When asked about the importance of tomorrow’s men’s lacrosse game against defending Ivy League champion Princeton, head coach Mike Waldvogel wasted no words in his response.
“If anyone needs to be fired up for this game, they shouldn’t be playing,” Waldvogel said.
So it goes for the No. 16 Bulldogs (3-1, 1-1 Ivy) who, following a frustrating 8-4 loss to No. 13 Cornell March 23 will try to keep their Ivy League title hopes alive and thwart No. 8 Princeton’s (2-3) attempts to build on a 37-game winning streak in Ancient Eight play.
Although the Bulldogs have not notched a win against the Tigers in over five years, including a 13-4 loss last year, the Elis expect that their hard work in the off-season will present a greater challenge for their Tiger counterparts when they travel to Princeton tomorrow.
“This game is huge not only to stay in contention for the title but to stay on track for the playoffs,” captain Tucker Foote ’02 said.
But hard work is no guarantee against misfortune, as the Elis found earlier this year. All-American attackman Brian Hunt ’02 sustained a season-ending injury when he fractured his ankle in the preseason. In addition to facing the Tigers without Hunt, attackman Marko Lujic ’02 — who is third in scoring with 10 points — will play Saturday with a broken hand he suffered two weeks ago against the University of Pennsylvania.
Despite the loss of Hunt and the injury to Lujic, Waldvogel believes that the Bulldogs’ greatest obstacle to success is developing a consistent style of offensive play. Last weekend, the Bulldog offense notched only 13 shots against Cornell while the team committed 31 turnovers, a disparity that Waldvogel believes cannot repeat itself against Princeton.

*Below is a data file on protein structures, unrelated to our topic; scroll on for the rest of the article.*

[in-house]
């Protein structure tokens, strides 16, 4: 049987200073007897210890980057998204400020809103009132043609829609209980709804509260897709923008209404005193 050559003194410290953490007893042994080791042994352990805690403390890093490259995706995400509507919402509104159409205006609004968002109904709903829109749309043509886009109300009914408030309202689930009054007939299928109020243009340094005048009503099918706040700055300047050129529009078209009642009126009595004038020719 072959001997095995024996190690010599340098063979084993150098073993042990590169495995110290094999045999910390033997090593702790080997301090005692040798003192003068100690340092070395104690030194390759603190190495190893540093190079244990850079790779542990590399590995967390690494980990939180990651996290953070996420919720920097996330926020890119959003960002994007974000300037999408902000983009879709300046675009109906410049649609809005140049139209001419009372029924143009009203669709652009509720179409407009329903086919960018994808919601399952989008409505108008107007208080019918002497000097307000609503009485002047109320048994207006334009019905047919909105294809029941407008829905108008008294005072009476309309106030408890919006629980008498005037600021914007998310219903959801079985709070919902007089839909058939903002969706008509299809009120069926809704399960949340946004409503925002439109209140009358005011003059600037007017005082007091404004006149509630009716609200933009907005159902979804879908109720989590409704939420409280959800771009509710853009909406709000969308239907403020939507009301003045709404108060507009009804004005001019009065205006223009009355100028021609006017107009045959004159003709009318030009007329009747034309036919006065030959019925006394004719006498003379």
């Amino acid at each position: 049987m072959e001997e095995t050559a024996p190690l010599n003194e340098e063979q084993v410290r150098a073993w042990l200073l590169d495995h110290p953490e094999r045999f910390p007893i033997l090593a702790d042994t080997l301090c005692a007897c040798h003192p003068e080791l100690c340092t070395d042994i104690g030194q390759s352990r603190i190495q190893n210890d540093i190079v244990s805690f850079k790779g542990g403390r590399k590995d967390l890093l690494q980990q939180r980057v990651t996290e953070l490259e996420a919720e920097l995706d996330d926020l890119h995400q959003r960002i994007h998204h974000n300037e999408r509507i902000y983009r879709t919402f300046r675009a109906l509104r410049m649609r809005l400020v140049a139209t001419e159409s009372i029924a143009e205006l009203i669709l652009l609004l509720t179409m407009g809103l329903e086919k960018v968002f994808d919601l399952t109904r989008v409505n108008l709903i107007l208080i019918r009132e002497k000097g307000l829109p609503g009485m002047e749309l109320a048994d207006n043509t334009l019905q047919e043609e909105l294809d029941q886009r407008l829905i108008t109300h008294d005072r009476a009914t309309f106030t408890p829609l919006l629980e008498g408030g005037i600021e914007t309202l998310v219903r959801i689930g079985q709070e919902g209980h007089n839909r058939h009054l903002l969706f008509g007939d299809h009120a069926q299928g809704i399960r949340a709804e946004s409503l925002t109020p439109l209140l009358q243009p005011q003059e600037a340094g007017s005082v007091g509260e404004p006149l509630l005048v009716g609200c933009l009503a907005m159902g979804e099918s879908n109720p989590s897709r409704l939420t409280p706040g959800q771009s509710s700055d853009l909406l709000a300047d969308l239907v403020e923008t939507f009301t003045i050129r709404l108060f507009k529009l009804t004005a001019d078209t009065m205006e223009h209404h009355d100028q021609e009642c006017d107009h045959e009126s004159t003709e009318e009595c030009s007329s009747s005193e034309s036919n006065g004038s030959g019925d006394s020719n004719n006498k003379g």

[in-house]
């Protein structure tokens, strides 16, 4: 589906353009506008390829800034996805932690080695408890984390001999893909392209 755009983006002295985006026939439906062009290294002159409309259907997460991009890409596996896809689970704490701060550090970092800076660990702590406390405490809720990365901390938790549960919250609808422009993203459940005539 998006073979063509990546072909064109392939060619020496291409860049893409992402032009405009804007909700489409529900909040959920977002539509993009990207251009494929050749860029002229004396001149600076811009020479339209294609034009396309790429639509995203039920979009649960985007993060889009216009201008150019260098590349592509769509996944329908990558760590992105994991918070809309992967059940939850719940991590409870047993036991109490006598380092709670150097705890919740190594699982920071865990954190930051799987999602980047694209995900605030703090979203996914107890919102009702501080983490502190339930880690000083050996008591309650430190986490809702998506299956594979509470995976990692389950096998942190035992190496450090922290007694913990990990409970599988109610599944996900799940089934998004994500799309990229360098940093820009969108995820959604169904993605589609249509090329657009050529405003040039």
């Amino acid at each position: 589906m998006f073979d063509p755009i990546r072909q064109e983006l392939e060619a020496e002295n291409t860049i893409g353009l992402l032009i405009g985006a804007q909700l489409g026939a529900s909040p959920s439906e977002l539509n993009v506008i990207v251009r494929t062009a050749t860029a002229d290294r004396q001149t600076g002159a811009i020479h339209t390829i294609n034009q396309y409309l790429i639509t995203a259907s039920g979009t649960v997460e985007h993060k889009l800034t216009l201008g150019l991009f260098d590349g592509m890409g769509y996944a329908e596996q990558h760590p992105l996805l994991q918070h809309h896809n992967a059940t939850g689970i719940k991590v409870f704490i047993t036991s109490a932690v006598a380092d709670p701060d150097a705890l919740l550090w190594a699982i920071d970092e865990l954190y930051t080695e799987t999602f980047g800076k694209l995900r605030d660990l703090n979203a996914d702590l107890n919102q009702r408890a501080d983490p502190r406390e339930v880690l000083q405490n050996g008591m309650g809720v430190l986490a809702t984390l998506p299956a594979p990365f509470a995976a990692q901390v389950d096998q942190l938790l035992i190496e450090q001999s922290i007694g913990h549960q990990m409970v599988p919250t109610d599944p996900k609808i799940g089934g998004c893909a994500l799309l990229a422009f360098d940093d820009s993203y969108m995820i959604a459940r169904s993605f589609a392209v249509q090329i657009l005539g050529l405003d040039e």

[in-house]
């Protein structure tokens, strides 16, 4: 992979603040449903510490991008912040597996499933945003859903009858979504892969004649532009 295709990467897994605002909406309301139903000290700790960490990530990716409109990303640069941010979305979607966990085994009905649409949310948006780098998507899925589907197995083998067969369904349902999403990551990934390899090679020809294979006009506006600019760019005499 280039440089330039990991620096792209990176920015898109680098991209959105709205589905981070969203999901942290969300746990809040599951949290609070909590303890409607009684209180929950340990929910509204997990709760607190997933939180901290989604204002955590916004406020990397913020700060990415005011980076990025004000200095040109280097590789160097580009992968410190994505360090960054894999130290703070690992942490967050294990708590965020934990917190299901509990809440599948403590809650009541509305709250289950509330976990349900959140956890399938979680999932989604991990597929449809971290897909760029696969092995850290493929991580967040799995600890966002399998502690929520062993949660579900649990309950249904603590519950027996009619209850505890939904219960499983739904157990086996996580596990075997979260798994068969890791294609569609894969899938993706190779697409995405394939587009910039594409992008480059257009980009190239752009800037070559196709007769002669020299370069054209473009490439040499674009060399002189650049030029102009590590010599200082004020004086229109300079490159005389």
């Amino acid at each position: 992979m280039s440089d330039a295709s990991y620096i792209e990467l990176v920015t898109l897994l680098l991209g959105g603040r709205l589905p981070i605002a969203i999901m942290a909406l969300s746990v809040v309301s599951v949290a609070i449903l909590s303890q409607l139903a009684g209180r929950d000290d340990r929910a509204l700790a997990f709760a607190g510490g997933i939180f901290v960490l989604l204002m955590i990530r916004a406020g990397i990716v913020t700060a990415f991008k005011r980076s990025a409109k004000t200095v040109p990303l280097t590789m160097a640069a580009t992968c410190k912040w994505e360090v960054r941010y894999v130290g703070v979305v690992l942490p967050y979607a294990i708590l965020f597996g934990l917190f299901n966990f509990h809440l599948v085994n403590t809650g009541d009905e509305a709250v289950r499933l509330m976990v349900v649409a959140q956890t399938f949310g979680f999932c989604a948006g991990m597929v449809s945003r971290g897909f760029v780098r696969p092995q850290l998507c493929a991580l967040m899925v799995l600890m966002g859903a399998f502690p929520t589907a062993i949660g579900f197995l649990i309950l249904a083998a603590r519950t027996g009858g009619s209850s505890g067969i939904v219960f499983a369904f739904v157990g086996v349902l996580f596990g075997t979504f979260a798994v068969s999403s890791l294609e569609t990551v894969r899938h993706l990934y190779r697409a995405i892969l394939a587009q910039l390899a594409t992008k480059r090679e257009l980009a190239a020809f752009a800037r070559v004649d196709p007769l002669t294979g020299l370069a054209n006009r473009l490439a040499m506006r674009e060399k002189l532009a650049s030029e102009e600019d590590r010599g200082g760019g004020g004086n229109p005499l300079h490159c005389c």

“Against Cornell, we didn’t play as a unit,” Waldvogel said. “We have to get back to a six-man offense. If we play as individuals, that’s going to kill us.”
Attackmen Scott Kenworthy ’04 and Mike Scaglione ’03 will lead a six-man offense that has exceeded expectations in its ability to fill the scoring gap left by the loss of Hunt, who led the team last year with 58 points. Kenworthy has already exceeded last year’s eight-point season with 16 points in four games. Scaglione is well on his way to besting his 30-point performance last year with 20 points so far this season.
If the Bulldogs have to choose a group of people to focus on Saturday, they are attackmen B.J. Prager, Ryan Boyle and Sean Hartofilis. The trio has combined for 35 of the team’s 76 points. But in a year where seven Princeton players have more than five points, Waldvogel believes the Bulldogs will have their toughest time countering the Tigers’ offensive depth.
“The matchups are tough because they can put six guys up front who can go to the cage,” Waldvogel said. “To stay with them, we have to run at full speed.”
If the Tigers manage to get past the Eli defense, they will have to contend with goaltender Eric Wenzel ’03. Last year, Wenzel held the Tigers without a goal in the first period and only gave up four goals in the half. At the other end of the field, netminder Julian Gould will man the pipes for the Tigers.
Although the Bulldogs have plenty to worry about this weekend, Princeton might have even more pressure weighing on their shoulders. Since starting at the top of the national preseason rankings, Princeton has fallen to eighth after close losses to No. 1 Syracuse, No. 2 Virginia and No. 3 Johns Hopkins. In addition to the pressure to right their record, the Tigers are two Ivy League wins short of tying the all-time record of 39 consecutive wins in the Ancient Eight. Cornell set the mark from 1972-1979.
“I’d be lying if I said it wasn’t something that is on our minds, but if we were 4-1, I’d be thinking about it more,” Princeton head coach Bill Tierney said of the Cornell record.
Right now, the Tigers have other things to worry about besides making history.
“With Yale, they always come ready to play,” Tierney said. “They’re very unpredictable and that’s a little scary. You never know who is going to have the big day.”
With a win against Princeton, the Bulldogs would gain the momentum they need to carry them through the second half of their spring season.
“We need this win to get back on track,” defenseman Brad Liff ’03 said. “Nobody thinks we can beat them, but we’d love to shock everybody.”